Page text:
The exhibition impressively shows the variety of ways that painters can handle the topic as well as the various artistic concepts of form and image conceptions. It also shows that traditional topics such as still lifes and landscapes are still relevant today. Even though naturalistic presentations are predominant, artists develop their own world on canvas, which attempts to seek out the origins of every kind of composition and to bring the themes and motifs to a different, perhaps unusual level. Painting is particularly able to go beyond what can be described and to focus on content-related and formal concepts. Layers of colour generate an experience of spatial depth and translate the perception of reality into an interaction of figurative and abstract painting elements. The fluid characteristics of the paint, its materiality and tonal values combine into memorable painting compositions. The paintings show the diversity of the medium: from their occupation with formal possibilities and techniques of painting per se, to exploring colourfulness and tonality of composition, to developing a composition from many layers of colours from which the motifs develop from the picture’s background, to setting thematic focuses. Impressive landscapes, rugged contours and strong colours contrast with paintings that have a poetic, lyrical underlying sentiment, and dynamic working processes meet precise, linear brush strokes. New colour tones come into being by smudging and working with transparent paint. Paint and light very dynamically occupy the canvas, and rapid gestures sometimes fragment the motifs on the canvas. Lines become mental leaps made during the painting process and sometimes solidify or run in the background. Thus, paintings become a network of relationships consisting of lines, colours and form, an interaction of abstraction and naturalism, as if there were no room for compromises.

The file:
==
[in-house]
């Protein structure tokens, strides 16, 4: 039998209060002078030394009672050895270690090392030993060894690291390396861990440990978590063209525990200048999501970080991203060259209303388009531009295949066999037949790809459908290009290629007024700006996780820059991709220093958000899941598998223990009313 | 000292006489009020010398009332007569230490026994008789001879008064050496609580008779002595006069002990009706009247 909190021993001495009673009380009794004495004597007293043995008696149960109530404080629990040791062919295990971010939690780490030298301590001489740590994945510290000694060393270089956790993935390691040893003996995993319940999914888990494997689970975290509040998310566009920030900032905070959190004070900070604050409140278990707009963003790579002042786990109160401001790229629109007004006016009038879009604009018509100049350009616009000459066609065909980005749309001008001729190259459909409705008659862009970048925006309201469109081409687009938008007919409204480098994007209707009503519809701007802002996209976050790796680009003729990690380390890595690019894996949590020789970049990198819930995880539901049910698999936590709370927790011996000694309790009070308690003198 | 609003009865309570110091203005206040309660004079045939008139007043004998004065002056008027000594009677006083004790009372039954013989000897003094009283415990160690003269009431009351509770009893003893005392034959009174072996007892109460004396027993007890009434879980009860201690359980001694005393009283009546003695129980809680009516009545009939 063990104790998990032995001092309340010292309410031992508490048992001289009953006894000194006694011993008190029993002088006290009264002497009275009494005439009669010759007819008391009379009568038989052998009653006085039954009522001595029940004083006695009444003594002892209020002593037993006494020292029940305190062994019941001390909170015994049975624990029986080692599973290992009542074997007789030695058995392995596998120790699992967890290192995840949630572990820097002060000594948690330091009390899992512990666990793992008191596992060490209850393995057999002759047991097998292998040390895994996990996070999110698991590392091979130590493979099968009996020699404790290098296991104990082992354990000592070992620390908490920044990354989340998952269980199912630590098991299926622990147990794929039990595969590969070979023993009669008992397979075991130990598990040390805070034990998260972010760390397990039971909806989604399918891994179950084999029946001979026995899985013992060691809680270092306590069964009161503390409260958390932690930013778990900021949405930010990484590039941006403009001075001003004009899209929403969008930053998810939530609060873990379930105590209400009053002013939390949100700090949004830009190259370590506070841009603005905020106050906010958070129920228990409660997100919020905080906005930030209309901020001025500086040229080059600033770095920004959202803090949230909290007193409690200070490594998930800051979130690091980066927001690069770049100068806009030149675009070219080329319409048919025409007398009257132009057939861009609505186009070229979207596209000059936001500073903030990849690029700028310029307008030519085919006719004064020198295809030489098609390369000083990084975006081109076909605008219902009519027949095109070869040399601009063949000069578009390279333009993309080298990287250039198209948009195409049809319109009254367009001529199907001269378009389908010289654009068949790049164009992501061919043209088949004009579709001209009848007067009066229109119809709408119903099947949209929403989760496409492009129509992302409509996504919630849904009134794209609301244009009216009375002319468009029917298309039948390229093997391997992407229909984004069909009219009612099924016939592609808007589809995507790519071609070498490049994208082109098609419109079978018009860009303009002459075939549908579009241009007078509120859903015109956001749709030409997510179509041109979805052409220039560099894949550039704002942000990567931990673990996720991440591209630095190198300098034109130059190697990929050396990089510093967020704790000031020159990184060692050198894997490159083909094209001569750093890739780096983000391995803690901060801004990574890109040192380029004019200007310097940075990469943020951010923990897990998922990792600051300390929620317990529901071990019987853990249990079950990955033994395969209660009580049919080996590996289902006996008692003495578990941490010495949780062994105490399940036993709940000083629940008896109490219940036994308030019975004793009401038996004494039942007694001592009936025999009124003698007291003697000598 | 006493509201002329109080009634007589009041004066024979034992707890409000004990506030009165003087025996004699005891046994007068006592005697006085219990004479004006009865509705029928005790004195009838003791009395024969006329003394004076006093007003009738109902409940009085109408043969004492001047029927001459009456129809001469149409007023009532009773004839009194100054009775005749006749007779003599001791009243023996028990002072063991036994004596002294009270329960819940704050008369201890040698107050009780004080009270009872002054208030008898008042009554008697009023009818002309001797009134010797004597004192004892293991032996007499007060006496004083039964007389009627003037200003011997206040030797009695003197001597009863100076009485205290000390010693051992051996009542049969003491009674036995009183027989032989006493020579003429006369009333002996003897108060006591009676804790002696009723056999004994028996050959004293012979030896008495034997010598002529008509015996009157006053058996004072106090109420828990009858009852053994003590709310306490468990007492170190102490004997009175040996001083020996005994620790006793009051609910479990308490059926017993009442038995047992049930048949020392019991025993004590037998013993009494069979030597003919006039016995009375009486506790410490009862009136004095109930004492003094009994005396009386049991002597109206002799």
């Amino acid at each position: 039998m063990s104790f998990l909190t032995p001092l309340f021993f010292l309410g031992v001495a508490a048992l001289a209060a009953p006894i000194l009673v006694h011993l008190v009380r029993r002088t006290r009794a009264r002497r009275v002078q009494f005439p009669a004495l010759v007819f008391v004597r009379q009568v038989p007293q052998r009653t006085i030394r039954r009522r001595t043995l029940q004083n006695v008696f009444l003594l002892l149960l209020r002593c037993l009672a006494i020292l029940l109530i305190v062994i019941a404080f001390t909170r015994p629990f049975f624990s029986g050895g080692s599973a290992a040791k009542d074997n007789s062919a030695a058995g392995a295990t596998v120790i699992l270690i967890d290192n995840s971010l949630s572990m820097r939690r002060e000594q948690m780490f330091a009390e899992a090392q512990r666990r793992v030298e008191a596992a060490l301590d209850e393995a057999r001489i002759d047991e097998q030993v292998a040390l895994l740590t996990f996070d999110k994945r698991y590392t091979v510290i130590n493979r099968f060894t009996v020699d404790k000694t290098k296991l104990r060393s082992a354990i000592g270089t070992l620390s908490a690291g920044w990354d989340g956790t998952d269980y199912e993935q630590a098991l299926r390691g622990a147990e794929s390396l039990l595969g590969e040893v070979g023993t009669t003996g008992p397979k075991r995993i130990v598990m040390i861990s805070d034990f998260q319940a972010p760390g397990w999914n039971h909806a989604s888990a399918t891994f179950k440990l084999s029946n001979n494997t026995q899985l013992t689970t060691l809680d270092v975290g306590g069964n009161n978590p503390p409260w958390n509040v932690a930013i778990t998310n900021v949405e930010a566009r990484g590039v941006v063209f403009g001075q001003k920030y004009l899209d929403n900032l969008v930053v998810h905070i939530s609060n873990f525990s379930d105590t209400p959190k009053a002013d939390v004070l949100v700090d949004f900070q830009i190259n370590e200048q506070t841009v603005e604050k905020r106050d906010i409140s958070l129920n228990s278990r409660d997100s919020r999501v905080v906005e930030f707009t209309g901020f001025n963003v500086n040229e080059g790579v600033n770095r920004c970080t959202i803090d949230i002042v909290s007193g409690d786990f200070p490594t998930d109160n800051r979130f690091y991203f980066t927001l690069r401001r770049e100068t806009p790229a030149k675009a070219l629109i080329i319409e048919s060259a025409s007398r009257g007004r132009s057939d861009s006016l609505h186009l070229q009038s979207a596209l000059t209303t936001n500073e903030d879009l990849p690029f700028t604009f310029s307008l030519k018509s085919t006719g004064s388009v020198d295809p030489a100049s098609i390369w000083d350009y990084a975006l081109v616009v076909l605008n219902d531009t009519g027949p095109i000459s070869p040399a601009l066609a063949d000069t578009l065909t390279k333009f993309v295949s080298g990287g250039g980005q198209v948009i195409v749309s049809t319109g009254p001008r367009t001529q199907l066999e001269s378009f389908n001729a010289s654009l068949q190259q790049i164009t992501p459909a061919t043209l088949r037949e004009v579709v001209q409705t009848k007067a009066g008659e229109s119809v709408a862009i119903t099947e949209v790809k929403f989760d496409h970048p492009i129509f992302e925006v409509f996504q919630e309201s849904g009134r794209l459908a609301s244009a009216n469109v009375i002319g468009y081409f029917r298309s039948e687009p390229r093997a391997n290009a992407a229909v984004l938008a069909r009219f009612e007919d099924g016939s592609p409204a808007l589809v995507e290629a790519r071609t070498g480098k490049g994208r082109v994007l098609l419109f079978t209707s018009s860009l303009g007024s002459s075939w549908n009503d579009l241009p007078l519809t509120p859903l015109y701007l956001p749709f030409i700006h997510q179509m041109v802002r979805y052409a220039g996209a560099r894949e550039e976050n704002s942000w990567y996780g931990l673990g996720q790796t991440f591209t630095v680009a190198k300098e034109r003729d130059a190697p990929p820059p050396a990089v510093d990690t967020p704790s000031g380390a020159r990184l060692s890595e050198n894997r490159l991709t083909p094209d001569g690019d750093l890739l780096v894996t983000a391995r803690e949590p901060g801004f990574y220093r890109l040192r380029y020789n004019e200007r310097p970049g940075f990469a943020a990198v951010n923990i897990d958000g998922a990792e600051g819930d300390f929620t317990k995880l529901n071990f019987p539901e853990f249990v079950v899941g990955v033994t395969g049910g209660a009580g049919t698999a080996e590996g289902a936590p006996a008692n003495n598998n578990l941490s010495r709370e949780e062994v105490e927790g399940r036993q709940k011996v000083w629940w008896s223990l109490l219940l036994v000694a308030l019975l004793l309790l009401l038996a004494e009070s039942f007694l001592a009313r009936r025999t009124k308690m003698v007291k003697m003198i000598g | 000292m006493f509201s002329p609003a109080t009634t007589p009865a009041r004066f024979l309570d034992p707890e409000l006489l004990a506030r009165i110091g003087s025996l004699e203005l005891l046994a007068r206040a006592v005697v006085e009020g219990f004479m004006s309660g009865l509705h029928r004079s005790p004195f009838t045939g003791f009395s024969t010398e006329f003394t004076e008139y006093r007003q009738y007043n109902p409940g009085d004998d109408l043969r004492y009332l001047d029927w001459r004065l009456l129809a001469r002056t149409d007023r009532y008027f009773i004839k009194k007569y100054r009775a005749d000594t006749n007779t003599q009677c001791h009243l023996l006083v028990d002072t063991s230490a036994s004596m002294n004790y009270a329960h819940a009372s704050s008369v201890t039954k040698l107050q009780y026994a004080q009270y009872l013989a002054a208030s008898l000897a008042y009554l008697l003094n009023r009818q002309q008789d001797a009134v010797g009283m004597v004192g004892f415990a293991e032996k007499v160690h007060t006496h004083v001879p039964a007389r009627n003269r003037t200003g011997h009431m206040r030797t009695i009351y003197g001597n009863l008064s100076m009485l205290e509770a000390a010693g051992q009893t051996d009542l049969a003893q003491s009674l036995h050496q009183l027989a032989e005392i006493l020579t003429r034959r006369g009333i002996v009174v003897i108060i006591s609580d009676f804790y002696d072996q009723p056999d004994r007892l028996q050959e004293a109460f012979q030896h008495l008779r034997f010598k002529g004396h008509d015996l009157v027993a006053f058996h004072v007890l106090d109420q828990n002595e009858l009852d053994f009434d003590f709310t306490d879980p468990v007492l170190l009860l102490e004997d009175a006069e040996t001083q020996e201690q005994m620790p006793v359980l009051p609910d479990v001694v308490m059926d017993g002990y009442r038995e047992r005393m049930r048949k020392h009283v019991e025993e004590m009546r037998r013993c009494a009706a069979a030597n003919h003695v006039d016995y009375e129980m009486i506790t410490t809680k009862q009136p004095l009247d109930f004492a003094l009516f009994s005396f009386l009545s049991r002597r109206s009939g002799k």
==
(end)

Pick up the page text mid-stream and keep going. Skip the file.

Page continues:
Paintings always work at striking a balance between embracing present-day political and societal themes or focusing on pictorial self-reference. The presented works show that artists often accept the challenge of exploring this balance. They create paintings entirely aligned with the “open work” of Umberto Eco. According to Eco, the open work is characterised by the possibility of constantly discovering new relationships in a painting. Therefore, paintings are open to an unlimited number of interpretations by the recipients who are continuously influenced by individual experiences. They invite the viewer to take a journey through a wide variety of layers of meaning and literally challenge us to release ourselves from a definite viewpoint. Also because the various levels of the painting oscillate and more or less play into the foreground in the interplay of colours. “Ultimately, form is everything”, says the Austrian painter Jürgen Messensee. And that is wherein the quality of art, and especially of painting, lies, according to him. Even if it comes into being within a time horizon, it steps beyond this context and always extends beyond today’s actual world. According to Messensee, art, and painting in particular, “are a way of thinking in themselves. This is fantastic and allows us to operate in a language that transcends space and time and makes it possible for us in the first place to understand our world and to talk about it”. Or as Umberto Eco put it: “The open work assumes the task of giving us an image of discontinuity. It does not narrate it; it is it. It takes on a mediating role between the abstract categories of science and the living matter of our sensibility; it almost becomes a sort of transcendental scheme that allows us to comprehend new aspects of the world”.
I paint during the day, and at night thoughts come to me about life and the world
07 August 2021 with free entry.